Thursday , 26 April 2018


Do Oil Prices Affect Inflation Expectations?

The claim that, in normal times, energy prices have a direct influence on long-term inflationoil-price-rise expectations is puzzling, as it seems to imply that monetary policy is not able to offset price shocks even five or ten years down the road. If confirmed, it could have significant implications on how inflation dynamics are forecast. Hence, we believe that the claim warrants further scrutiny.

The original article has been edited here for length (…) and clarity ([ ]) by munKNEE.com – A Site For Sore Eyes & Inquisitive Minds – to provide a fast & easy read.

In a recent paper, using daily data from the euro area, we presented estimates confirming that oil price changes have been positively and significantly correlated to market-based inflation expectations since the Global Crisis (Conflitti and Christadoro 2018). Even the five-year-ahead, five-year forward return on swaps (i.e. the difference between the ten-year and the five-year swaps), a key measure for monetary policy, showed a statistically significant correlation with oil prices. However, this is only true in a simple regression that does not take into account other relevant variables. A more thorough analysis leads to different conclusions.

To ascertain whether this is the case, we estimated a model where we controlled for macroeconomic developments (like changes in stock prices and economic surprises). In this case, over the full sample (2006-2017) the relationship between oil prices and inflation expectations waned. However, it remained significant for the 2014-16 period, when oil prices fell markedly, and the recovery looked weak and uncertain – especially in the euro area.

The 2014-16 period is also remarkable in that the correlation between short- and long-term inflation expectations rose from basically zero prior to the financial crisis to 0.4% in the period from June 2014 to January 2016, as oil prices fell from $110 per barrel to less than $30.3

A possible rationalisation of this increase is that the persistence of low inflation raised fears that the global economy (at least in advanced countries) was on the brink of a secular stagnation, and that monetary policy was unable or unwilling to restore price stability (Neri and Notarpietro 2015, Obstfeld et al. 2016).

In this situation, negative shocks to demand and prices are likely to affect expectations beyond the short term. Indeed, as pointed out in the literature, short- and long-term inflation expectations have become more synchronous, which is evidence of inflation expectations disanchoring, as argued by (among others) Natoli and Sigalotti (2016). The rise in the correlation between long-term inflation expectations and oil price changes is therefore an indirect effect of inflation expectations disanchoring.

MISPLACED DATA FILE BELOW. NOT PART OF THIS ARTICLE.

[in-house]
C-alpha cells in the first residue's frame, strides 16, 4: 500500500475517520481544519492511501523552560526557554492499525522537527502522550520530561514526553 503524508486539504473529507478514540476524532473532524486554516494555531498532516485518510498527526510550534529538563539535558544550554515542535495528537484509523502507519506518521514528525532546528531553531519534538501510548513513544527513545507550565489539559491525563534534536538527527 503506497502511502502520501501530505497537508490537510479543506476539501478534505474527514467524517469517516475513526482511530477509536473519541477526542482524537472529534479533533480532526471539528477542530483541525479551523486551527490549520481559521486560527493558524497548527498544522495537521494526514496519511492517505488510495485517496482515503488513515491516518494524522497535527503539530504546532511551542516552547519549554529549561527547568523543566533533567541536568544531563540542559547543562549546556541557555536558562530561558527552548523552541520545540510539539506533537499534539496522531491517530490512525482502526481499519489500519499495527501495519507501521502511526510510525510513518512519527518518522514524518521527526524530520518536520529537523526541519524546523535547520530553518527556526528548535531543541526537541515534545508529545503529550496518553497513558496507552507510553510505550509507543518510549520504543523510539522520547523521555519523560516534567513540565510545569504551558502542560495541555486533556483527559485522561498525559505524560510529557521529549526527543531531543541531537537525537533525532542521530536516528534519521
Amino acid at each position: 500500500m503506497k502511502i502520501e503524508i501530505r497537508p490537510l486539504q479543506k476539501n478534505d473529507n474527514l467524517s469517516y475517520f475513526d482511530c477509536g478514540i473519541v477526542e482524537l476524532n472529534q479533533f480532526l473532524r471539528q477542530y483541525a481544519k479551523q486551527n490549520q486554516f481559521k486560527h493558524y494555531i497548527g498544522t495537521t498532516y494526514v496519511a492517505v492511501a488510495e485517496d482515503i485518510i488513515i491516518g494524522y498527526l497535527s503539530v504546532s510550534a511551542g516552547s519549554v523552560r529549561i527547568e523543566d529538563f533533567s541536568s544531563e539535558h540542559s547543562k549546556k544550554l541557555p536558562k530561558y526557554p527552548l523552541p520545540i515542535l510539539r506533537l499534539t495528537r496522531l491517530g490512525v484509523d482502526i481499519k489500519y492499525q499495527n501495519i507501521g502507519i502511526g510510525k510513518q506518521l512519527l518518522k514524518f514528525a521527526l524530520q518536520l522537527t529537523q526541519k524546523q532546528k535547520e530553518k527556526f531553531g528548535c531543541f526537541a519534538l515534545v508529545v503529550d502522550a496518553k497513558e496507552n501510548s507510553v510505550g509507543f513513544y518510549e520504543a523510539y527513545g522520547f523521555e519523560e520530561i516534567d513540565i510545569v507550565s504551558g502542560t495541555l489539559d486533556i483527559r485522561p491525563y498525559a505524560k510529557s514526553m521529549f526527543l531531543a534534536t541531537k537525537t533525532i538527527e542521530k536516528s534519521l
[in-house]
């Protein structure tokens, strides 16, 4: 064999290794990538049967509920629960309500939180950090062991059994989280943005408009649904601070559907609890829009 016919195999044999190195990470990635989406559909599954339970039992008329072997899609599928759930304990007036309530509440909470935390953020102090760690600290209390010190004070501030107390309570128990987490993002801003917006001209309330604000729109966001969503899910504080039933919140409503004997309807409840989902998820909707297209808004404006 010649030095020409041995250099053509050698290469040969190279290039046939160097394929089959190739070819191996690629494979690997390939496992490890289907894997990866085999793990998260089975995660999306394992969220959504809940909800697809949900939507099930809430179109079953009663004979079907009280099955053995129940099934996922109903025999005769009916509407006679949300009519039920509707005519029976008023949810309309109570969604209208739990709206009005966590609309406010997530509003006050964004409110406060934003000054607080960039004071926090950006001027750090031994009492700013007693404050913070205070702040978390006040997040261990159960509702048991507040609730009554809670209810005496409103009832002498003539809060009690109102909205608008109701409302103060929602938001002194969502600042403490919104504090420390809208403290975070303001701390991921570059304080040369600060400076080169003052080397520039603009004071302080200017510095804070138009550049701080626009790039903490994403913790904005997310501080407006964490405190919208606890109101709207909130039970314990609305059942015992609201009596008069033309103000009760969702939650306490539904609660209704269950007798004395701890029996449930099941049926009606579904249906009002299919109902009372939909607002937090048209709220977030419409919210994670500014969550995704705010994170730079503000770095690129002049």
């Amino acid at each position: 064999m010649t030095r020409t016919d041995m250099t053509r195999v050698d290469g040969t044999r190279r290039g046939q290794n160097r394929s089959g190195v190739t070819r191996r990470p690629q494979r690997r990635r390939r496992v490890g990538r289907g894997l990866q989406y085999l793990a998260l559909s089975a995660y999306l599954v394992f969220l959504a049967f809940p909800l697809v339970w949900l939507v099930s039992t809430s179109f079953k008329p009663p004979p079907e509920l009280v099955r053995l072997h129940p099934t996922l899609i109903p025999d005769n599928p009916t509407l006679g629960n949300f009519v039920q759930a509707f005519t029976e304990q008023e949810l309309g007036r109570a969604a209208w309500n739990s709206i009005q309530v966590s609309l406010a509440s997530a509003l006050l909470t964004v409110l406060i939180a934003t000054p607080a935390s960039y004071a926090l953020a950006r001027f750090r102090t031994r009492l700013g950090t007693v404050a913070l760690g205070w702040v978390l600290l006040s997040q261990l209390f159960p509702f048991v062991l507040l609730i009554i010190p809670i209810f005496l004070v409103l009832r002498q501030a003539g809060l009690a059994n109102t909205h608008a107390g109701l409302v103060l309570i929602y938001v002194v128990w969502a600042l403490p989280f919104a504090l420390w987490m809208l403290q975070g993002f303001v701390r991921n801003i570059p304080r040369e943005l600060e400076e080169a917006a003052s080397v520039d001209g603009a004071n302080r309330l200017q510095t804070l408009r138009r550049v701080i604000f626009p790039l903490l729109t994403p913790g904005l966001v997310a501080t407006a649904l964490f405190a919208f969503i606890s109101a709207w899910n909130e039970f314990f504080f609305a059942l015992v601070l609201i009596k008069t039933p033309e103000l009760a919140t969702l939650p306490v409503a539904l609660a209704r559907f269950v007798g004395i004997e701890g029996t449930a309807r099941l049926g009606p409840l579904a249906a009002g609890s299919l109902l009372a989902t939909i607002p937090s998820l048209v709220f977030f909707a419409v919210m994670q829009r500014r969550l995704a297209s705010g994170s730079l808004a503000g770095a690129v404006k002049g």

Again, to find out whether this mechanism was indeed at work in 2014-16, we estimated a model that controlled for the impact of variations in short-term inflation expectations on expectations further away in time. The effect of oil price changes on long-term inflation expectations vanishes completely once we control for short-term inflation expectations. This finding confirms that oil price changes seem to affect longer-term inflation expectations only because, and to the extent that, their impact transits through short-term ones.

Including monetary policy surprises in the model, the effect of oil prices on long-term inflation expectations is further reduced over the 2014-16 period, thanks to their mitigating effect on the correlation between short- and long-term expectations. This also suggests that factors other than oil prices influenced the transmission of oil shocks to inflation expectations hence the claim that oil prices directly affect inflation expectations at horizons relevant for monetary policy credibility is much weakened by our results.

For quite some time, inflation has been very low in advanced economies. Since 2014, falling oil prices have contributed to this trend. However, the strong relationship between oil prices and long-term inflation expectations observed over the last few years is spurious. Our results show that:

  1. the impact of oil prices on long-term inflation expectations is much weakened, once the economic cycle (proxied by stock market and confidence indicators) is taken into account.
  2. the direct effect of oil prices on long-term inflation expectations is never significant once we control for their impact on short-term ones…
  3. the doubling of oil prices from the lows reached in 2016 has helped inflation recover somewhat in the euro area, but will not per se result in a sustained adjustment in price dynamics, nor will it lift long-term inflation expectations.

Our results suggest that, in order to achieve a sustained adjustment of both actual and expected inflation, a firming of the recovery is needed. In turn, this arguably requires that monetary policy be perceived as strongly and credibly committed to this aim.

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